This waterfront Palm Beach villa is featured on the front cover of the January/February 2016 issue of Veranda magazine, and I just couldn’t wait to share. It was designed by prominent Palm Beach architect John Volk in the 1920s for an heir to the Kroger grocery fortune, and purchased by an American diplomat and his wife nearly 30 years ago. The wife, with her background in design and stints in Europe, worked with architect Thomas Kirchhoff to transform the outdated home with its grand scale and historic importance into a pale blue respite that is breezy, seemingly effortless, and undeniably glamorous.
In the living room, the fireplace is flanked by a Picasso and a Matisse study, as well as William Kent side tables. Walls in a custom color, Donald Kaufman color; end table, Jansen; antique mirror.
The living room offers multiple seating areas for gatherings small and large. A dark-lacquered antique Chinese cabinet, lit from within, holds Roman glass. Above a sofa hangs a huge 17th-century Flemish painting, a phantasmagorical image of nymphs. Floor lamps, Formations; table lamps, Mrs. MacDougall; sisal rug, Stark.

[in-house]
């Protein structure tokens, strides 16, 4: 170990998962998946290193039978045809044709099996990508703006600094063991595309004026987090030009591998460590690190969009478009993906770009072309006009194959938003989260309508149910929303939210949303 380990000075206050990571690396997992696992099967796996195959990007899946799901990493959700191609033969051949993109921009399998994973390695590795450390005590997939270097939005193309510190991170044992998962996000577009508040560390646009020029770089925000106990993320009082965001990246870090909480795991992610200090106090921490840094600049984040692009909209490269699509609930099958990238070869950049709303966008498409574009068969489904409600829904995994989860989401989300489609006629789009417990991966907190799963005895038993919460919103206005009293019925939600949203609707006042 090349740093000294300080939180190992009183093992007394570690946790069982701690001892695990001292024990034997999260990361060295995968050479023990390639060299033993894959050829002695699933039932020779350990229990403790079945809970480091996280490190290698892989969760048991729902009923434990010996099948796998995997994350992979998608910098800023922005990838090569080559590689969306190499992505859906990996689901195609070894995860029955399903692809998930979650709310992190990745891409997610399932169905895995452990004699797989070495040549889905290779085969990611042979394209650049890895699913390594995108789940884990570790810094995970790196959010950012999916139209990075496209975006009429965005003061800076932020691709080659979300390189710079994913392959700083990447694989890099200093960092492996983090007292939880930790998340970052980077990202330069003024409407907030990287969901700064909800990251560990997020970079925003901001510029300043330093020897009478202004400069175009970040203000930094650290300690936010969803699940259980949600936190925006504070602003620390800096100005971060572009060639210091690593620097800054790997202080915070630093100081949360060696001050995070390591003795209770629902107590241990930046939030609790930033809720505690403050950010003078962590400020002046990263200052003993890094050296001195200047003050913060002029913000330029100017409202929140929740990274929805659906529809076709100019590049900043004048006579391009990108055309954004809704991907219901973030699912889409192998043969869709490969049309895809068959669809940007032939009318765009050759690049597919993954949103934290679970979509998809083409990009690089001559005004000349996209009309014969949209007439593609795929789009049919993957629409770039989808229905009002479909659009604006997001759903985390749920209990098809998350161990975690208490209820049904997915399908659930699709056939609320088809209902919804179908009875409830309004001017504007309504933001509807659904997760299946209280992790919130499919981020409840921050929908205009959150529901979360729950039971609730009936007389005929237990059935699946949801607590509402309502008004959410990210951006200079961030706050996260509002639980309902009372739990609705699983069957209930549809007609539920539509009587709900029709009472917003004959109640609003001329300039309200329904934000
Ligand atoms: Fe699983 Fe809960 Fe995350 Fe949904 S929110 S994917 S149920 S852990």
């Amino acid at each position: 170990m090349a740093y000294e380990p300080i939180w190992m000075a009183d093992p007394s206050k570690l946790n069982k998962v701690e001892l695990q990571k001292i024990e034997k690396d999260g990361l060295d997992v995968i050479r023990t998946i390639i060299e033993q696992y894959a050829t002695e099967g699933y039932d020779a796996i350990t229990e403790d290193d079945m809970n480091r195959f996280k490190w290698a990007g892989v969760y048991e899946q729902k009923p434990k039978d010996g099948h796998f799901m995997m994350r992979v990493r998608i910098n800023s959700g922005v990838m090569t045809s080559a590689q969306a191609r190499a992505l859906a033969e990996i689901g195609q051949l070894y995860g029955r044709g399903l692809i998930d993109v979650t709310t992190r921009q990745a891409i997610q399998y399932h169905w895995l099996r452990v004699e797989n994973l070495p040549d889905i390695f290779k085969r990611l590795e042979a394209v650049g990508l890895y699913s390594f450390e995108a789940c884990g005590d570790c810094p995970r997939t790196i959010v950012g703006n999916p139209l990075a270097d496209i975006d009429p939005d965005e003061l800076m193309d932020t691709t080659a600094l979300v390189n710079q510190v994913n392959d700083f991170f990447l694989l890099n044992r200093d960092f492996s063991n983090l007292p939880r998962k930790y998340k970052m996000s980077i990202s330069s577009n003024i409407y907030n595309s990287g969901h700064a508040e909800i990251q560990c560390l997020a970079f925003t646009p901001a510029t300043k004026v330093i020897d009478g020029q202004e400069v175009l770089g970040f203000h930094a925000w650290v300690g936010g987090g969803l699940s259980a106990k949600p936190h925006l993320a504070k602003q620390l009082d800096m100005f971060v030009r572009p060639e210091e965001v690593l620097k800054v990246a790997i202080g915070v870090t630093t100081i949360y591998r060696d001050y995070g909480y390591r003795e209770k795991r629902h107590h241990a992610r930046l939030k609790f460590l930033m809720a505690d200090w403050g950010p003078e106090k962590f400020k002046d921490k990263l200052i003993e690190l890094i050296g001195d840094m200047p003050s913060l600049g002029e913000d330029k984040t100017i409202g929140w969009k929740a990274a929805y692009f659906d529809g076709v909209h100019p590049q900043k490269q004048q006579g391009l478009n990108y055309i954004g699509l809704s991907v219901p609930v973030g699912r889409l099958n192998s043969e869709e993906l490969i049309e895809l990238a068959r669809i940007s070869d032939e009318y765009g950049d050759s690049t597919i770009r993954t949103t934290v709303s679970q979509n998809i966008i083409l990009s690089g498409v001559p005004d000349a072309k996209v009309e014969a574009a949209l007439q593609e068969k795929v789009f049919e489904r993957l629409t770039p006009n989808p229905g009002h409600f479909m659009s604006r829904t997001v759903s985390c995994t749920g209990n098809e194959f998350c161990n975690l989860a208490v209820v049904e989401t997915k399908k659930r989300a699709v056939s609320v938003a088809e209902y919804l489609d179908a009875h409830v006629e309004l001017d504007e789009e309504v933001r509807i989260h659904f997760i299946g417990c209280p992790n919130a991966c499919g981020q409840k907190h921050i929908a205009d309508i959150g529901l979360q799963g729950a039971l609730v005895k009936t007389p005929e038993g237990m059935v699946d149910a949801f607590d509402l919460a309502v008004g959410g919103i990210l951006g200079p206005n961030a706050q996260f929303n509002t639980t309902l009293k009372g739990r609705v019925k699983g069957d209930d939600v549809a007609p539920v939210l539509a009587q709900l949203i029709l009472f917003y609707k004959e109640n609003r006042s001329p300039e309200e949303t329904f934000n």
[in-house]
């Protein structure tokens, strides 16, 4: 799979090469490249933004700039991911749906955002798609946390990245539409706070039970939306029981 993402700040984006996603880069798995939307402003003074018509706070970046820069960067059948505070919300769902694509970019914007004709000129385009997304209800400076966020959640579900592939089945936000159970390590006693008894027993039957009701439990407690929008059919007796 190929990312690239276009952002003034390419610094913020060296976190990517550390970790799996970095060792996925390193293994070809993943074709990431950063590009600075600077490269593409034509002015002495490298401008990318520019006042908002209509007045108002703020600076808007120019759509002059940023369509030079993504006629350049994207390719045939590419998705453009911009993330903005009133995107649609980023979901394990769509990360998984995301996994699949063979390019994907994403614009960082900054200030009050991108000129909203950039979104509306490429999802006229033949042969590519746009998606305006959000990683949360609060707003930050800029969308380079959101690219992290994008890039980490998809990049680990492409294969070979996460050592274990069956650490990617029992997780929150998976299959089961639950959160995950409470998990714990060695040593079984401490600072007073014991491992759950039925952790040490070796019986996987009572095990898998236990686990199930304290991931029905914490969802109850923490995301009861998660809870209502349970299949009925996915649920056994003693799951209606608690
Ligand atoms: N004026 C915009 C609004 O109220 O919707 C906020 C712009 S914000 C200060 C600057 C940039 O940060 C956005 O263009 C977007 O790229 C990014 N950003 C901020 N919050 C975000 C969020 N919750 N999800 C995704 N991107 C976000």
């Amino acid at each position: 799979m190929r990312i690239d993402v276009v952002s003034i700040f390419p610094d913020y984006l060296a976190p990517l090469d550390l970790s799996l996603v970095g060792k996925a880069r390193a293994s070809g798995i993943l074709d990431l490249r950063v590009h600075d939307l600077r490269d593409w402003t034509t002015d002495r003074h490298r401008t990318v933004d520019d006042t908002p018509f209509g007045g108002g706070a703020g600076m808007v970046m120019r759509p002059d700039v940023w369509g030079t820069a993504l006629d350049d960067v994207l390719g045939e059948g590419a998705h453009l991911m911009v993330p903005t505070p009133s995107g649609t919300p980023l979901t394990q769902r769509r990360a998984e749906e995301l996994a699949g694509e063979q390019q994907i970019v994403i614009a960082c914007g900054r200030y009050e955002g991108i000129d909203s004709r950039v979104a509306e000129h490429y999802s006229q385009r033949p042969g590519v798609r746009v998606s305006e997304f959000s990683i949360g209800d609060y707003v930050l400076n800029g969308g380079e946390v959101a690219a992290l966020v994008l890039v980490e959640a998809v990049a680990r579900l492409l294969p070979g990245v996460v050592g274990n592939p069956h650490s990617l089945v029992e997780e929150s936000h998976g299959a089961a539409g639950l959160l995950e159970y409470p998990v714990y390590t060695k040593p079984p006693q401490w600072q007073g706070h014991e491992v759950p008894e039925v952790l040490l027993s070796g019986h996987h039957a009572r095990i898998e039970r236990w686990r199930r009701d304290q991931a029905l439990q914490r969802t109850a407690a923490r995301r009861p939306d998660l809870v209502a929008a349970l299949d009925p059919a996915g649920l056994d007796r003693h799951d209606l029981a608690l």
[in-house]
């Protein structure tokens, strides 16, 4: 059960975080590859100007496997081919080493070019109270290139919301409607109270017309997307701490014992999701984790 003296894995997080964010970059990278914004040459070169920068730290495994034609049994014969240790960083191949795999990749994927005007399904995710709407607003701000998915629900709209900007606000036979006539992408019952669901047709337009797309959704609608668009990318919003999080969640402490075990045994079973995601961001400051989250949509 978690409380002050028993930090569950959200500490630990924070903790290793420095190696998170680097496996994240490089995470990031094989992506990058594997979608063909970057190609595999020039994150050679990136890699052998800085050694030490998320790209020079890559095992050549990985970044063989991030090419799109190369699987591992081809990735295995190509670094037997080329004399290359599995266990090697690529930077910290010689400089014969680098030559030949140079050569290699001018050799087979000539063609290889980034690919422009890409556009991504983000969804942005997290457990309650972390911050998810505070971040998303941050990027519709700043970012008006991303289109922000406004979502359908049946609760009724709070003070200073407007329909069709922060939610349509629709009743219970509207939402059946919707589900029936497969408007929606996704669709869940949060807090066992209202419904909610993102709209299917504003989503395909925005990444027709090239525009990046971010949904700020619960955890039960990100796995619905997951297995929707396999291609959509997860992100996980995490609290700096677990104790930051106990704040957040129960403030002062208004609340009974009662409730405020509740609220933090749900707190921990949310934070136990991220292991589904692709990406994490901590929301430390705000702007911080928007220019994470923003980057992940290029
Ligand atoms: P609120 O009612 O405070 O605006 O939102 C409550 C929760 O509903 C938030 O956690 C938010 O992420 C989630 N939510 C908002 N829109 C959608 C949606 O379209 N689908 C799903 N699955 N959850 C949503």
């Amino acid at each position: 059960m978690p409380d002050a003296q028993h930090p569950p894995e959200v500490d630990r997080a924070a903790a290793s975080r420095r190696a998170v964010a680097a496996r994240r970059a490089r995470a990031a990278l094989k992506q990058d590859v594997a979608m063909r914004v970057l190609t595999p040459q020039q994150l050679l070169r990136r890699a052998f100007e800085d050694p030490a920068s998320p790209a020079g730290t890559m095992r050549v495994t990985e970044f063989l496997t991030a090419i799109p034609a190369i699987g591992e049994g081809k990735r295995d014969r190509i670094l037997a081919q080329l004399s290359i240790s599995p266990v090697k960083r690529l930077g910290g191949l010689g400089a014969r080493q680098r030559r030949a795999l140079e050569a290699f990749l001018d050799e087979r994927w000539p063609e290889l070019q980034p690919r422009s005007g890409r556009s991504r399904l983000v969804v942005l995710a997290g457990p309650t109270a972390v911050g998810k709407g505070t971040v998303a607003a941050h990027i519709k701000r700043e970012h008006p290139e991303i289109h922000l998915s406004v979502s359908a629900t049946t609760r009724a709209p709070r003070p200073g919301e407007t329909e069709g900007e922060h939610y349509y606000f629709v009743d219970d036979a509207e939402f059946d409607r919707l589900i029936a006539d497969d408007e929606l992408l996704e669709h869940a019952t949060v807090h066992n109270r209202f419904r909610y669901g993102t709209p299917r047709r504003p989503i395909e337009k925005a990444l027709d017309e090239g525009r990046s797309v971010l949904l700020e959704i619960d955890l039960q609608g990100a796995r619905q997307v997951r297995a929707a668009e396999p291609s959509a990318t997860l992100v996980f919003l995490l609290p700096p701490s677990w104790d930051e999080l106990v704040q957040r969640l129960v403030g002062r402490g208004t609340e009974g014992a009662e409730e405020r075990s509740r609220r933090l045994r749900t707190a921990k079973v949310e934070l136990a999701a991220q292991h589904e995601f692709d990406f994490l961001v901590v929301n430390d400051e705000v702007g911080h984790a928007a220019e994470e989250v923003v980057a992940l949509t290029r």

Chinese vases on floor, Gerald Bland.
A mirrored cabinet glitters amid the dining room’s soft, pale hues. Walls paneled in a Raoul Textiles fabric; flatware, Tiffany & Co.
Slipcovers and a breezy print tablecloth offset the dining room’s formal touches.
Fanciful prints lend an exotic air. Custom mirror, Markham Roberts; antique chandelier, Baguès; wallpaper, Muriel Brandolini.
18th-century French armchairs and coral accents in the hallway.
Curtains and a matching canopy in a Fortuny fabric envelop the master bedroom. Screen, John Rosselli Antiques; 18th-century French bench in a Lulu DK fabric; carpet, Stark; walls in a custom color, Fine Paints of Europe.
Bed linens, Pratesi; wallpaper, Clarence House.
Inlaid seashells embellish the loggia’s French doors. Furniture with cushions in Donghia and Perennials fabrics, Walters Wicker.
The garden is imbued with an old-world spirit.
The Palladian-style house was built by John Volk.
What the globe-trotting owners love most about the property is the fact that you can’t tag it to any one locale. “It might be a beautiful house of the same period in Italy or the south of France,” she says. “It has a sense of permanence without seeming mired in time.” Click here to read more about this exquisite home in Veranda magazine, or pick up a copy on newsstands today.